Top Ten basketball players of the century: Boys No. 9, Nick Fruendt of Batavia

  • Nick Fruendt scored more points than any boys basketball player at Batavia.

    Nick Fruendt scored more points than any boys basketball player at Batavia. Daily Herald file photo

Updated 5/29/2020 1:37 PM

Editors note: The Daily Herald is counting down the Top Ten boys and girls basketball players of the century in our coverage area. We continue today with No. 9 -- Nick Fruendt of Batavia and Megan Rogowski of Hersey.

Talk about a basketball family.


Nick Fruendt scored 1,849 points from 2004-08, passing Arizona Wildcat standout Corey Williams for most ever at a proud basketball school like Batavia that boasts Dan Issel and the late Craig Sager as alums and trophies that date back to the 1912 state champs.

That record still stands for boys, but Nick's sister Liza passed him up a few years later when she finished with 1,921; she was then passed by teammate Hannah Frazier's 2,089.

"I'm happy for Liza," laughed Nick, whose sister Sara also was a standout at Batavia. "She had an amazing career. She's got me on those bragging rights."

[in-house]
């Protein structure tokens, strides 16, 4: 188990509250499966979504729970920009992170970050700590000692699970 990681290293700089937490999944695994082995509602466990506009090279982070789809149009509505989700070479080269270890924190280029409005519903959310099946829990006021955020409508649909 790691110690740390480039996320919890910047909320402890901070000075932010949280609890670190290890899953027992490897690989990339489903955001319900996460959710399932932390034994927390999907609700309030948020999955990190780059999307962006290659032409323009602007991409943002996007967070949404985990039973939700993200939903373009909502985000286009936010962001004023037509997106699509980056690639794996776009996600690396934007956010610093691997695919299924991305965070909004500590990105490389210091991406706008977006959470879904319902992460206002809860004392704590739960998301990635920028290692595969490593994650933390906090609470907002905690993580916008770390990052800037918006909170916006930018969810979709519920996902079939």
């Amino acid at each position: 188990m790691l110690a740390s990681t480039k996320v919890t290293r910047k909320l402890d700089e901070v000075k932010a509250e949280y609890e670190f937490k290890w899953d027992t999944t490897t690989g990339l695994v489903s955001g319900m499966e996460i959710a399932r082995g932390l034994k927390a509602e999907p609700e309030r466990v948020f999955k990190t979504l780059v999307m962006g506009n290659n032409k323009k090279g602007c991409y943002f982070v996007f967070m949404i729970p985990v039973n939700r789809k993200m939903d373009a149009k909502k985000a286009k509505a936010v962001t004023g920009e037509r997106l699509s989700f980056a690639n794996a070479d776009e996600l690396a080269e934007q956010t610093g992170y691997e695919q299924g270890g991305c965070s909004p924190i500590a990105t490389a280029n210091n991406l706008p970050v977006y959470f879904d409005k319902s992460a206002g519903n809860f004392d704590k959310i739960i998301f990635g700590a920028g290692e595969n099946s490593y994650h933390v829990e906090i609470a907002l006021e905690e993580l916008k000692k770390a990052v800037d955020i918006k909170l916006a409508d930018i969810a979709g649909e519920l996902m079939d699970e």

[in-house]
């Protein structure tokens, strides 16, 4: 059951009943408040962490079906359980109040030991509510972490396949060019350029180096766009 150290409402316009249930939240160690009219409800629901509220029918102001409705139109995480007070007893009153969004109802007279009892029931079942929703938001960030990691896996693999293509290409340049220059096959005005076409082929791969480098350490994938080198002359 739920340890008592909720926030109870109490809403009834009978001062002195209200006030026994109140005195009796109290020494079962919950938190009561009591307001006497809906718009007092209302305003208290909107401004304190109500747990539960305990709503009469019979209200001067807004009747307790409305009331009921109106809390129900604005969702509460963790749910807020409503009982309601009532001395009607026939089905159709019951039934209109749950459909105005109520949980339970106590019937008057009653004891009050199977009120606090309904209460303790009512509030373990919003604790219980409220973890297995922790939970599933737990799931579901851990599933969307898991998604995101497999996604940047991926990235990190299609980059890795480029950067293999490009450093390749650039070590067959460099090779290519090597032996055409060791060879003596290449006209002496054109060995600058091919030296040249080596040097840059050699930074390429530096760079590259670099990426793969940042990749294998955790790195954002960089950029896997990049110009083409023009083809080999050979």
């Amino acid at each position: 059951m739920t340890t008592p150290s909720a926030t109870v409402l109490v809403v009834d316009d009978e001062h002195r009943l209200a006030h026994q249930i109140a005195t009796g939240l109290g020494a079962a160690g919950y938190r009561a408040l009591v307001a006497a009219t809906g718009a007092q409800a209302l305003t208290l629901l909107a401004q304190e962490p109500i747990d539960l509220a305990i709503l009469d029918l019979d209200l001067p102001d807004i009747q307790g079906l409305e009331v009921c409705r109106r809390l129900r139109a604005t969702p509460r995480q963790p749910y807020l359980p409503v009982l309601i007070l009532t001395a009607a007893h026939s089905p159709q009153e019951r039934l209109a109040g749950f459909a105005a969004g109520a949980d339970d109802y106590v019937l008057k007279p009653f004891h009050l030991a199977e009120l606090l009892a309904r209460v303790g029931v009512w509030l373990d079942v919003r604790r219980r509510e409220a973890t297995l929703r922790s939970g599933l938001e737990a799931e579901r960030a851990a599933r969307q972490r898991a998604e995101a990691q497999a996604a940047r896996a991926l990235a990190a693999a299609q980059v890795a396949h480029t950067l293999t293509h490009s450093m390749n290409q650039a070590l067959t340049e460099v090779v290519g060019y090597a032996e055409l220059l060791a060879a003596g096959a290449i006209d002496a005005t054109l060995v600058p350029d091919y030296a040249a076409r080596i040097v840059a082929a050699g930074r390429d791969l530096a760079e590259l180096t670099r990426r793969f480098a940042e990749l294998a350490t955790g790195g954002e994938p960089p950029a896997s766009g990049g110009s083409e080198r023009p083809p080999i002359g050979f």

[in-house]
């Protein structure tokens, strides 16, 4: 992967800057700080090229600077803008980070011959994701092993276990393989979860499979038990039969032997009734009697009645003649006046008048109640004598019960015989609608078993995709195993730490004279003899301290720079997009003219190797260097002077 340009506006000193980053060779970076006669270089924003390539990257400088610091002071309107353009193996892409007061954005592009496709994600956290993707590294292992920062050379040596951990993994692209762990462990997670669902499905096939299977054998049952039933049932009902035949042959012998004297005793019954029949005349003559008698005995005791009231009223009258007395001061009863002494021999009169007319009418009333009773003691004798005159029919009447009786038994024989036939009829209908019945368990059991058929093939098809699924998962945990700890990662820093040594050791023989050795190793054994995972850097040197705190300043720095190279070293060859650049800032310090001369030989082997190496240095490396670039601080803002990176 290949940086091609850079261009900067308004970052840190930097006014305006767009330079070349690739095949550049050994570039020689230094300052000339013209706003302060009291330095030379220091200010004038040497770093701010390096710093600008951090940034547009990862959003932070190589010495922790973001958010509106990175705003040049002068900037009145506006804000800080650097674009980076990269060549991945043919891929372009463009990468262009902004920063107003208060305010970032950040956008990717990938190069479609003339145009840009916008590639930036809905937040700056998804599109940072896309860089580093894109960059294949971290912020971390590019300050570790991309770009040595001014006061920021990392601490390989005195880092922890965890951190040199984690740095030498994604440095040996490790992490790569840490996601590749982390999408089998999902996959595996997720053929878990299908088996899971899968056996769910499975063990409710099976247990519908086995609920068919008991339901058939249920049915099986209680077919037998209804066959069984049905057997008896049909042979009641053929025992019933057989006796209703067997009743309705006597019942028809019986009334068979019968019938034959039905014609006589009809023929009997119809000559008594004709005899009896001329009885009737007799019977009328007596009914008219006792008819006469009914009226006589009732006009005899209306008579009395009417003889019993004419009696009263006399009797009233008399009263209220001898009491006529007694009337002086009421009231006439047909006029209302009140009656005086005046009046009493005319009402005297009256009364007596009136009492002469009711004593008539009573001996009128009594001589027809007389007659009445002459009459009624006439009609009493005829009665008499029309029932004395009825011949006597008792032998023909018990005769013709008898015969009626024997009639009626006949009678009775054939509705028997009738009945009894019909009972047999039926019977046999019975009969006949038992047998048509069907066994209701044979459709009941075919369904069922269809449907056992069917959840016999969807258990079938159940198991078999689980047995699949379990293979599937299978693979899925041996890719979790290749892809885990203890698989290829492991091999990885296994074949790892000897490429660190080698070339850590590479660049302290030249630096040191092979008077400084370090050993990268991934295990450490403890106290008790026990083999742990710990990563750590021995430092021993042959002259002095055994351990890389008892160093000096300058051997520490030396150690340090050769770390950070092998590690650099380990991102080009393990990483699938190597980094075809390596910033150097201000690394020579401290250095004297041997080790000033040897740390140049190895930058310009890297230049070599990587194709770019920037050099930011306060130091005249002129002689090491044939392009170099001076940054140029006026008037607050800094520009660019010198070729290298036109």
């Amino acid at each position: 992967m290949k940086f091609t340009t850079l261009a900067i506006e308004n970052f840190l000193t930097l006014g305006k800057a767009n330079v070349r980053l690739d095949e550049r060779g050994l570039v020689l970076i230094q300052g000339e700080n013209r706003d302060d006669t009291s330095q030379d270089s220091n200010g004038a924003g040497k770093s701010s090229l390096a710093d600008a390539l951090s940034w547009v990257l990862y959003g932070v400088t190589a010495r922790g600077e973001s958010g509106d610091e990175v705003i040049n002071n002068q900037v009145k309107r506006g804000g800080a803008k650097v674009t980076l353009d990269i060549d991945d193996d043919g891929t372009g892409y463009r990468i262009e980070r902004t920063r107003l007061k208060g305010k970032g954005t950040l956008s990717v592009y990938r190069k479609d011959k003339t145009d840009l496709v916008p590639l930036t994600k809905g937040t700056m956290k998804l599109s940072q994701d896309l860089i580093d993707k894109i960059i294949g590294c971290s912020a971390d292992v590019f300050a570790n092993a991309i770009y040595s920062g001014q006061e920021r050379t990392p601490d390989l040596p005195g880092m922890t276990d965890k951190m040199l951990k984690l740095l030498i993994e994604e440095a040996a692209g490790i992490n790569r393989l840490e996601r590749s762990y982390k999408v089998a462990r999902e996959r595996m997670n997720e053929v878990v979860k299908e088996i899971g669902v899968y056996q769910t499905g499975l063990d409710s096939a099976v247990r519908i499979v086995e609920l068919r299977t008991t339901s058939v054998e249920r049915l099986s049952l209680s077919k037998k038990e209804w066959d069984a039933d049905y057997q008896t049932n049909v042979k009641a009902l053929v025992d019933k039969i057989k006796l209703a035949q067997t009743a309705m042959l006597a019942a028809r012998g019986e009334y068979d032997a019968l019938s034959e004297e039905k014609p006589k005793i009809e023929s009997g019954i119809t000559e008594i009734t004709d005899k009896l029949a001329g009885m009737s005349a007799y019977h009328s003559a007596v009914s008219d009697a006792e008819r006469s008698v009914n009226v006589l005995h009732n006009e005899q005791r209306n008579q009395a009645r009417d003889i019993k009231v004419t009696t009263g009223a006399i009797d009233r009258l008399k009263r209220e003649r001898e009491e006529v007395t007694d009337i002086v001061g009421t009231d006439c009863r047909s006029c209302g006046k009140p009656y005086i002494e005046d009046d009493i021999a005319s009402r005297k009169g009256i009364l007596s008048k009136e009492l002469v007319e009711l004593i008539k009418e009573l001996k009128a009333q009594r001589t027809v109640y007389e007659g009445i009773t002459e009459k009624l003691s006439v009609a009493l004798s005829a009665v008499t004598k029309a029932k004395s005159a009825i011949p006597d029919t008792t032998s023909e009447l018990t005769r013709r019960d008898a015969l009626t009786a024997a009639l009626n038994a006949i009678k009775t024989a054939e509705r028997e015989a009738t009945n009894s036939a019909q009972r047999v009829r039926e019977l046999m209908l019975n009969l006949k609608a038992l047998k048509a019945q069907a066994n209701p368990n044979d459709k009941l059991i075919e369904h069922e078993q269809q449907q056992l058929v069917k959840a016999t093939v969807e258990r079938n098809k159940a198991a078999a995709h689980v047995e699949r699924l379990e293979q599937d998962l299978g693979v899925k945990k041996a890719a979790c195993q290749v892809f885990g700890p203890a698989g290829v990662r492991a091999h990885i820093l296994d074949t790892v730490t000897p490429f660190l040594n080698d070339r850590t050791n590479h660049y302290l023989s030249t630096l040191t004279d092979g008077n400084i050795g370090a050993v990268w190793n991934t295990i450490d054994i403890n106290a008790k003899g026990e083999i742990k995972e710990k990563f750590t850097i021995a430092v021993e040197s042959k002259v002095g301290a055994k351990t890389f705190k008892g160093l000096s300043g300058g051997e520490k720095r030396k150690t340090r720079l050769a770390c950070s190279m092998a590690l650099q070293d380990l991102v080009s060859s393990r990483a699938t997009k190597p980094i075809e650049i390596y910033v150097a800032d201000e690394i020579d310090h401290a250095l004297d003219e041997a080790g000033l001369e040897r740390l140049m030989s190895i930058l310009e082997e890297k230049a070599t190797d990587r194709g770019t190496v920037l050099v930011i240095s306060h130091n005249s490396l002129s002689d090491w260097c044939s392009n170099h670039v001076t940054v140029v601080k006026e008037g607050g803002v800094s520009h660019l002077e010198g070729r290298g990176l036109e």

Nick Fruendt made an immediate impact as a freshman playing for Jim Roberts, earning all-area honors while helping the Bulldogs reach a sectional final. They did that again his sophomore year, losing to West Aurora in an earsplitting environment at a packed East Aurora gym.

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Fruendt won all-area captain honors both his junior and senior seasons. A 6-foot-6 forward who could shoot from outside, attack the basket or score with a variety of crafty moves in the midrange, he averaged 19.9 points and 7.2 rebounds as a senior.

Fruendt earned a scholarship to Northwestern, playing sparingly in his four years with a total of 85 points in 72 games while earning a degree that has led to a successful business career. After five years as a consultant, Fruendt returned to Northwestern to get his MBA, and he now works for software company vmware in Palo Alto, Calif.

He said there's a basketball court on his company's campus. Before the COVID-19 pandemic he would play two to three times a week at lunch.

"I'm really missing that right now," Fruendt said. "I don't slash nearly as much as I used to. I pretty much stay on the outside and try not to get injured."

Fruendt, 30, and his wife Ariel are excepting their first child in three weeks -- the next generation in a basketball-loving family.

"I feel I was lucky to play for coach Roberts and Batavia because it's a great program and the community rallies around the teams," Fruendt said. "I feel like the teammates I got to play with were awesome. I look back with a lot of great memories and really fondly."

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